to the Mass of any particular day. The natural connection to season and feast is severed. The Traditional Mass readings and Gospel are tailored specifically to the feast day, thus reinforcing the lex credendi with the lex orandi, so to speak.

Reform of the reform should include, and perhaps start with, the Calendar. Saints canonized after 1962 could be added as appropriate, the way it was always done.

The Holy Father has, at least for now, decreed that there are two forms of one Roman Rite. He indicated that there was room for the forms to enrich each other. Restoring the Calendar would be one such enrichment, and much more easily decreed.

5 comments:

Debbie said...

I have had ipieta on my phone for a long time. It is only $3 to have all these wonderful resources in one application. I show it to every Catholic I know.

As a convert, I did not know about the wealth of inspiration in the writings of the saints. It has been wonderful! Thank you for mentioning it on your blog. (I have no affiliation with the people who put out the app...I am just a big fan)

prekat said...

"He indicated that there was room for the forms to enrich each other." B16

Based on my (recent) experience with the ordinary form, I shudder to think of how it could "enrich" (infect) the extaordinary form.

Athelstane said...

The spiritually-barren geniuses who gave us the novus ordo also gave us a matching calendar. See, you, the ignorant lay Catholic, are not smart enough to realize that the Mass is about Jesus. You are distracted by the feast days of Saints. You must be provided with liturgical blinders so you focus on Christ.

And the same became true of sacred architecture and art - everything that might possibly distract from Christ in the Real Presence must be torn out - and the "reformers" became effective iconoclasts as a result, in a manner which would have left even Calvin and Cranmer far in the dust. The more radical ones, of course, shifted the focus on Christ as present in the Eucharist to Christ as present in the assembly - resulting in anthropocentric, closed circle that the Holy Father has spoken of.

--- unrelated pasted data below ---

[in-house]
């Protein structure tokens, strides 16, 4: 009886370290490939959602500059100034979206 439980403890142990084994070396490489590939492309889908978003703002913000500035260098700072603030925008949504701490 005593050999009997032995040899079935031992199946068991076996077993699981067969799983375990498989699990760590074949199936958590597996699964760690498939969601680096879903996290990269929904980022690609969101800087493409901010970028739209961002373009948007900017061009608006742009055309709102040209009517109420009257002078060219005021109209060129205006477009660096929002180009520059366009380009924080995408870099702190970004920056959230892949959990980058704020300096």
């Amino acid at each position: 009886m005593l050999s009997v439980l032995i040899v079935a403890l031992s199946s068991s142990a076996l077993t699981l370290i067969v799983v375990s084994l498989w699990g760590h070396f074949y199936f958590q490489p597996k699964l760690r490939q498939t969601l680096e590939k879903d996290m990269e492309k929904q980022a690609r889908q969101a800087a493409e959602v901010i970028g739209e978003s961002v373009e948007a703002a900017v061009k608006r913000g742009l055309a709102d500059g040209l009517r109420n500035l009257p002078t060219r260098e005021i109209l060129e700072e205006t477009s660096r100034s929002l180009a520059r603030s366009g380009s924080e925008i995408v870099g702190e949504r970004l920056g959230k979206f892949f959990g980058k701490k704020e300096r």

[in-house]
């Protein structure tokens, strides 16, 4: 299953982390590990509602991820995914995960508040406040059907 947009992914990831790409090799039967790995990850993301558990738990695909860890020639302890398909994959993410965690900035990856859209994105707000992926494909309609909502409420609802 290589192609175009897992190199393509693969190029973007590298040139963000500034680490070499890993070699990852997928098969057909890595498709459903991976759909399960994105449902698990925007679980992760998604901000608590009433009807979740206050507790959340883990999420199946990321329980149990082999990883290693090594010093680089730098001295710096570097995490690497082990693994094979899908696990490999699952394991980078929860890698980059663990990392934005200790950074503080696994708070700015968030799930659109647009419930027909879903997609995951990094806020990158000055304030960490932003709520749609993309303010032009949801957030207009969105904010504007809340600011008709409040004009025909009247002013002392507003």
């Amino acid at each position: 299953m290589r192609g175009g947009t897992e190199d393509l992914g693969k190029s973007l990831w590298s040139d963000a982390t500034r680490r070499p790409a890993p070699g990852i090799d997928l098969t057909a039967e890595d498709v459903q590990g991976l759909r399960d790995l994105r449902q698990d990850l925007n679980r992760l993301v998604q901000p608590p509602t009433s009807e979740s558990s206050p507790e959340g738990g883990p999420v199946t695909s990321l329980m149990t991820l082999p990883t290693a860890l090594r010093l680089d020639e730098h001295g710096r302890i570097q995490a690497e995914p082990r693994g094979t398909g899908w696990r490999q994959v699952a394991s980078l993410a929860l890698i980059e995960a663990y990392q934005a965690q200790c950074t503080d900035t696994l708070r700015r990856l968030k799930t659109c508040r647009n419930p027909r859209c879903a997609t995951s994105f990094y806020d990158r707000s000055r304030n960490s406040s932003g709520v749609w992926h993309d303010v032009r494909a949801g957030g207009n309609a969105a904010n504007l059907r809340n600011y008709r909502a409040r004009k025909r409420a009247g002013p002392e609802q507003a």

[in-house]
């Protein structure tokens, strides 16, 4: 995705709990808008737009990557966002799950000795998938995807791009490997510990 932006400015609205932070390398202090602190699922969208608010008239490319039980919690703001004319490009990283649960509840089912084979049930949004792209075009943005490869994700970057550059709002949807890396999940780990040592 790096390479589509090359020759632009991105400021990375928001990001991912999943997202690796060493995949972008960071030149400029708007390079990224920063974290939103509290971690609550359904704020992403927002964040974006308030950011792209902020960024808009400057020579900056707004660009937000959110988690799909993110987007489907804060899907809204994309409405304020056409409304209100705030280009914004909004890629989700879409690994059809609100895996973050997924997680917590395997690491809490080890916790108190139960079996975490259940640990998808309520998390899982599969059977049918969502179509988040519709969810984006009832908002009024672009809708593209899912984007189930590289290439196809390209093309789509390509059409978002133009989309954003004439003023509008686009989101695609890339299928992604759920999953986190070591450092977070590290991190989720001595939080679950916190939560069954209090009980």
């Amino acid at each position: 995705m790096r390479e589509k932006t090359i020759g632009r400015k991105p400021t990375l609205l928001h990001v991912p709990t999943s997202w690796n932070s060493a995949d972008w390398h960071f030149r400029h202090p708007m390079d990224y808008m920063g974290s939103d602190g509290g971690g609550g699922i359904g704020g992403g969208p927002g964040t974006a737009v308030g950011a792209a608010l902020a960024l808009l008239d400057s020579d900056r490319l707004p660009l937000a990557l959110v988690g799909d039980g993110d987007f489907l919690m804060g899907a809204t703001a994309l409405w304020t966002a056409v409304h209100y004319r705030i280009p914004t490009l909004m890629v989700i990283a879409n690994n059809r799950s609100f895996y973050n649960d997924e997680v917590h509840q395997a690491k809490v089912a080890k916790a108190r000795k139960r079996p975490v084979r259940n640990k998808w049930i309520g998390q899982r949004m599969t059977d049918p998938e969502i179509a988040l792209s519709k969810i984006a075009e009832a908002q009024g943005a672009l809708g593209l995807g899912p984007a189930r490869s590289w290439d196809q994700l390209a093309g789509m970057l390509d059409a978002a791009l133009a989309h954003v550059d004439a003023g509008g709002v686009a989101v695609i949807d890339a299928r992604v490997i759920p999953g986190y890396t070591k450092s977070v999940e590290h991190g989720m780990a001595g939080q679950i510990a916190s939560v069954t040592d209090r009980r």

(Of course, no small motivation, I believe, was a desperate desire for greater approval and consensus with Protestants, liberal Protestants in particular. Remarkable how consensus can be achieved when one side surrenders on almost every point.)

And the results are on display all around us. "Christ-focused Catholic warriors?" Maybe a few if we stretch a point to cover the charismatic movements (for the sake of argument). But set against that is the virtual collapse of the rest of the Church: collapsed orders, huge dropoffs in mass attendance and resort to all sacraments, collapse in vocations, etc.

The change in the calendar was one of the most unfortunate of the reforms. We "got more scripture" in the readings, but at the loss the familiarity of an annual pattern, and much else besides.

Having said all that, I also recommend iPieta, which I downloaded some months ago - a remarkable amount of content squeezed into that little app. I still am tactile and old fashioned in preferring a written page of a breviary, but iPieta can be handy when all you have on you is your iPhone or iTouch.

Debbie said...

Athelstane
An app called Divine Office gives the page numbers for the Divine Office for ribbon placement. It also lists the page numbers in the Christian Prayer book. I like most of it except for some of the odd songs they put in with the prayers for the hours.

Forgive me for not knowing the proper names. I was not taught about these things in RCIA.

Joe of St. Thérèse said...

The problem I don't think is with the new calender as far as Saints are concerned (the new calender most of the Saints have been moved closer to their dates of death)...the problem is too many "ferial" days, and priests not knowing that they can offer votive Masses on those days.